Pitching for change

Anamika Mishra’s “Voice Mates” makes a case for healthy dialogue between parents and children

For her second fictional work “Voice Mates” Anamika Mishra did not have to go far. Taking a leaf from her life, the writer was inspired to pen a story revolving around a teenage girl, a perfect child in every sense, who harbours the secret desire to become a singer but is unable to convey this to her parents.

Anamika, a vociferous reader of classics since her school days, had a burning ambition to pen a book each time she finished reading one. Urged by her parents to focus on studies, she pursued computers. Realising after graduation that it was not her cup of tea, she moved to writing. “It was a big risk. Even though scared I was determined to give it a shot and now I am a full time writer of blogs and articles on health, beauty, fitness and lifestyle besides fiction. Through ‘Voice Mates’ I want to convey that those passionate about a non-traditional career like music, dancing or writing, etc must give it at least one shot, irrespective of the results.”

On choosing an international singing reality show competition on television as the backdrop for this Jaico publication, she avers: “Shows like this are perceived as a waste of time and energy by many. This is not so for the participants –– youth. For them it is a once in a lifetime opportunity to do what they love.”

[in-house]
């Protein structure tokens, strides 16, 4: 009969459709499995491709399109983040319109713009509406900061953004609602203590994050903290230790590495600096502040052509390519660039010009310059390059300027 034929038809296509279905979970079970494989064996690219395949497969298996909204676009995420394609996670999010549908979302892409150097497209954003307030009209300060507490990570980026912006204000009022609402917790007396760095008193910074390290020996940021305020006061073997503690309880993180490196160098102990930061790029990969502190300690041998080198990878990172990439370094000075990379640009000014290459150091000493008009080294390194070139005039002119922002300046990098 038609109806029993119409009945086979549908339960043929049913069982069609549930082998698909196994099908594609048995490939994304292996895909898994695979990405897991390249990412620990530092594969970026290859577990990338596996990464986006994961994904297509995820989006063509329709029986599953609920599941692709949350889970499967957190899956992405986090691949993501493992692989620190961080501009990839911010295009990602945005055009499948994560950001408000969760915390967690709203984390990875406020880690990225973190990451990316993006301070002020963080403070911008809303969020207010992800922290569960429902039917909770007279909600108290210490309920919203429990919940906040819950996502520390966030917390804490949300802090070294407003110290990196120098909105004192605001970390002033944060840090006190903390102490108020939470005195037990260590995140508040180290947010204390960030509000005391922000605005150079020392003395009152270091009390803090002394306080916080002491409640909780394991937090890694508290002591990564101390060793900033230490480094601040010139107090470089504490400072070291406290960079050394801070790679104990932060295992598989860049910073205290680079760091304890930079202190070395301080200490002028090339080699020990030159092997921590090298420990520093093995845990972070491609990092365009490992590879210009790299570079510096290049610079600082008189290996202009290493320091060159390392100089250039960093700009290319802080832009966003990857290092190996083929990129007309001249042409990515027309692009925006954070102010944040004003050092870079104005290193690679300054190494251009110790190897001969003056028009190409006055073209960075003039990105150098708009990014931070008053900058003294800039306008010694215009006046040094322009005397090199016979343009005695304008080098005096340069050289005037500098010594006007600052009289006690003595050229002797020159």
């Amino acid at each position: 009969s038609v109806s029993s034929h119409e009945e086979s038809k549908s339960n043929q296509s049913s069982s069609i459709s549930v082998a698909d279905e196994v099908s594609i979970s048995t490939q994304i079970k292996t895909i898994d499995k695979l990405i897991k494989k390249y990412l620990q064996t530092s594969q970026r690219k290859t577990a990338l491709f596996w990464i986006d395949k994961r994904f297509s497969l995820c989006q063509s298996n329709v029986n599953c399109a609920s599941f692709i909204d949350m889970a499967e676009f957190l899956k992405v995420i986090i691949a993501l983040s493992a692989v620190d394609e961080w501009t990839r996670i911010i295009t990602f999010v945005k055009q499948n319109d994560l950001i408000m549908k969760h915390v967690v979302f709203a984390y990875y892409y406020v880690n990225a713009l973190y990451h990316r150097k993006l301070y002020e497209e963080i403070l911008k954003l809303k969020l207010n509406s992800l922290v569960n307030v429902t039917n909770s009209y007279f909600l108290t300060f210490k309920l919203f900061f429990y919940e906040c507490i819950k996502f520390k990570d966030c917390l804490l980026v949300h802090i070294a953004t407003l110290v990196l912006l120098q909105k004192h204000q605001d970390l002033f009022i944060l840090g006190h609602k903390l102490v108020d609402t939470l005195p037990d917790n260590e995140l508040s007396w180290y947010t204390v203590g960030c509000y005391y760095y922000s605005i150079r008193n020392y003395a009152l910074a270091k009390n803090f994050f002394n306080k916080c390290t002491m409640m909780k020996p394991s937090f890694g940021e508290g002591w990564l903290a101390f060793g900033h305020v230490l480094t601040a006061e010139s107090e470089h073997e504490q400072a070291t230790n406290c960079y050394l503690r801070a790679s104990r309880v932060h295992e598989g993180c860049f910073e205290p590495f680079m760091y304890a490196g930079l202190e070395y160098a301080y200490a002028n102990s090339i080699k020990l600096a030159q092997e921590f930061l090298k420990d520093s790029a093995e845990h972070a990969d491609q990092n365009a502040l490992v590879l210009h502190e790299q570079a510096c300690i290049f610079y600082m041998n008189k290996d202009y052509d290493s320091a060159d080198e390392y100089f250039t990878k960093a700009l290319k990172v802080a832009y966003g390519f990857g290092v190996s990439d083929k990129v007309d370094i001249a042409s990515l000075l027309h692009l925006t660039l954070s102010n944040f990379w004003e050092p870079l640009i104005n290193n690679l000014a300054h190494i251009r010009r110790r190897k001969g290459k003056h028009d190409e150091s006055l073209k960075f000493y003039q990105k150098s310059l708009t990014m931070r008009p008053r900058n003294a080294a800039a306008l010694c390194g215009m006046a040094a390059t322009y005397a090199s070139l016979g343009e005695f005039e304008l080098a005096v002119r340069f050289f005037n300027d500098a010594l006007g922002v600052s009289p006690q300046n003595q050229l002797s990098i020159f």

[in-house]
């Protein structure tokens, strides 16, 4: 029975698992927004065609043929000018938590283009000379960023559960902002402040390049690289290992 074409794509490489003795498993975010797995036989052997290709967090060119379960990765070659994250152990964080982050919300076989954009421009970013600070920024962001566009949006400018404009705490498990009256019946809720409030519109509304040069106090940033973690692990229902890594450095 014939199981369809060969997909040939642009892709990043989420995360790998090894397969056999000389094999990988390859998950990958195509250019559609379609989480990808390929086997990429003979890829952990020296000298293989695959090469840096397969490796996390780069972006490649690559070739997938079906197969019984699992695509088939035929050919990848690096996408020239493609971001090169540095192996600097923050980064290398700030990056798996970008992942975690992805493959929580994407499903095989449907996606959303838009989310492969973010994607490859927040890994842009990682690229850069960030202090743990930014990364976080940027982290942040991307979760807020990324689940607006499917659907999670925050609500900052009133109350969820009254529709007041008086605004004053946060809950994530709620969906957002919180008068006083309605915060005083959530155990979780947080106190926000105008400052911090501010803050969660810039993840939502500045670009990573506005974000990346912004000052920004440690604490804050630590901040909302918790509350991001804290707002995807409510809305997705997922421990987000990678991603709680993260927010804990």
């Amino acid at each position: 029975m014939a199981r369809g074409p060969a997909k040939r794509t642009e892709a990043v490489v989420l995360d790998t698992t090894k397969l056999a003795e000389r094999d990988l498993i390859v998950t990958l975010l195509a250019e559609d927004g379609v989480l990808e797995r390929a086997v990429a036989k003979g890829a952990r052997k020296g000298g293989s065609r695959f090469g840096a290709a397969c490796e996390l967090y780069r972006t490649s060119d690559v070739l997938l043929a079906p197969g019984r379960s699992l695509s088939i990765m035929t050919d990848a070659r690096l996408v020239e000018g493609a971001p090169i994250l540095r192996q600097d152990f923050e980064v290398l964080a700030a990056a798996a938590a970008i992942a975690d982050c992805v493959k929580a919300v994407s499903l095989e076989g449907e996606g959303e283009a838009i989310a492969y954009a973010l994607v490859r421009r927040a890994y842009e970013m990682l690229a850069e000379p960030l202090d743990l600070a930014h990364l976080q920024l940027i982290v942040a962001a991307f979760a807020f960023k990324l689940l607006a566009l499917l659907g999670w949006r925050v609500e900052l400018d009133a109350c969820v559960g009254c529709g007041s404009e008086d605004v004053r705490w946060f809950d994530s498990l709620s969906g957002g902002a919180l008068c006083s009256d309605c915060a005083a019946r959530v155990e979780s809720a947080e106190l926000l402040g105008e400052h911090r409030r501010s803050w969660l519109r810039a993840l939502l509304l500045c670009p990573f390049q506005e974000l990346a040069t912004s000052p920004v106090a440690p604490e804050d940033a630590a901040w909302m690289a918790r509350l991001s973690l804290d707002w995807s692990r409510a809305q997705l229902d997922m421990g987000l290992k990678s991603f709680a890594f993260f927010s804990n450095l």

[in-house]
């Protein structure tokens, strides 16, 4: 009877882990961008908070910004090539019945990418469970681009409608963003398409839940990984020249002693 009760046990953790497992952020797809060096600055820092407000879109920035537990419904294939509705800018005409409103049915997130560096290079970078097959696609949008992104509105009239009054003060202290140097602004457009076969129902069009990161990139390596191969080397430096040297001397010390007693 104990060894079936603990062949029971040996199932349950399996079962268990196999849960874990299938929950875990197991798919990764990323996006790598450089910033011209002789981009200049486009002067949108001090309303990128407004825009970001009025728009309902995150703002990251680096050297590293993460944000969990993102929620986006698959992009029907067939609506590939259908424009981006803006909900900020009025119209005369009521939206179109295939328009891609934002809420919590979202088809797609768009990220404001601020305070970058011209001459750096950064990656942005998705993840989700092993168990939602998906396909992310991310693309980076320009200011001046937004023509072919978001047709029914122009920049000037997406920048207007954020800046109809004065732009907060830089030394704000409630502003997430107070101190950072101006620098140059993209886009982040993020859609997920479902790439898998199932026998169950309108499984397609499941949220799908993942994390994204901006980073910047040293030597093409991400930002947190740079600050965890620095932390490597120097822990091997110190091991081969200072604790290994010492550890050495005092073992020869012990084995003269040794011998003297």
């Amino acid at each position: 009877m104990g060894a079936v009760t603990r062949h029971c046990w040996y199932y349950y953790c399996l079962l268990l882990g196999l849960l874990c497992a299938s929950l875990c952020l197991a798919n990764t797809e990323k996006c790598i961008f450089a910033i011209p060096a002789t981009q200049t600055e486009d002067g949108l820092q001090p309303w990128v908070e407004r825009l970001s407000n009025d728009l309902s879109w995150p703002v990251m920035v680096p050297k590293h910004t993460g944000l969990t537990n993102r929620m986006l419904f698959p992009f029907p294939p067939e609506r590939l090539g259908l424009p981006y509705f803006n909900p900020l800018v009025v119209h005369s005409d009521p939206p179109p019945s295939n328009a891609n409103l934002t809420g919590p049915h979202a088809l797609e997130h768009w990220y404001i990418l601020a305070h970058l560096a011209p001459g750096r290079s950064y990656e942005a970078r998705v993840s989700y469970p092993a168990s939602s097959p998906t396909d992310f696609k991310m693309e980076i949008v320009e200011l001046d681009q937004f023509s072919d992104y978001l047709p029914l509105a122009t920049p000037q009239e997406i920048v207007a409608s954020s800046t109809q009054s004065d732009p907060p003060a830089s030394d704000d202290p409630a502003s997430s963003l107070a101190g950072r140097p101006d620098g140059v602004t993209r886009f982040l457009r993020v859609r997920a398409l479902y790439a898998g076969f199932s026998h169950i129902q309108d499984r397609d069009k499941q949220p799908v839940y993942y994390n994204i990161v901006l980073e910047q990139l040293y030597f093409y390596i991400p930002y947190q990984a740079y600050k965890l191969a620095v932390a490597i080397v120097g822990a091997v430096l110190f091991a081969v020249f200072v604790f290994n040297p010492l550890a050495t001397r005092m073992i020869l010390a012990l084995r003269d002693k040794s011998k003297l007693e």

The novel brings to fore two important issues –– the need for a dialogue between parents and children and allowing freedom to youngsters. “Just like me, the main character in the book, too is afraid to share her dream with her parents. This happens with a majority of the children. A healthy dialogue is imperative with parents seeing their child’s point of view. Parental pressure should be replaced by parental guidance leaving the final choice to the child,” comments the writer. She adds that youngsters, on their part, instead of being swayed by peer pressure and other considerations must decide what they want to do.

On the second aspect, Anamika feels that too much restraint is detrimental to development. “Allowing freedom is good for a youngster’s well being but it cannot be unfettered.”

Imbued with simple language and style, the story underlies some sensitive issues concerning teenagers like romance and infatuation. Stating that these are unavoidable, Anamika recommends caution. “It cannot be checked but there is a need not to be completely carried away making education and career secondary.”

Having finished her third book, the writer is now working on her first non-fiction work.

Why you should pay for quality journalism - Click to know more

Related Topics
Recommended for you
This article is closed for comments.
Please Email the Editor

Printable version | Apr 7, 2020 11:33:19 PM |

Next Story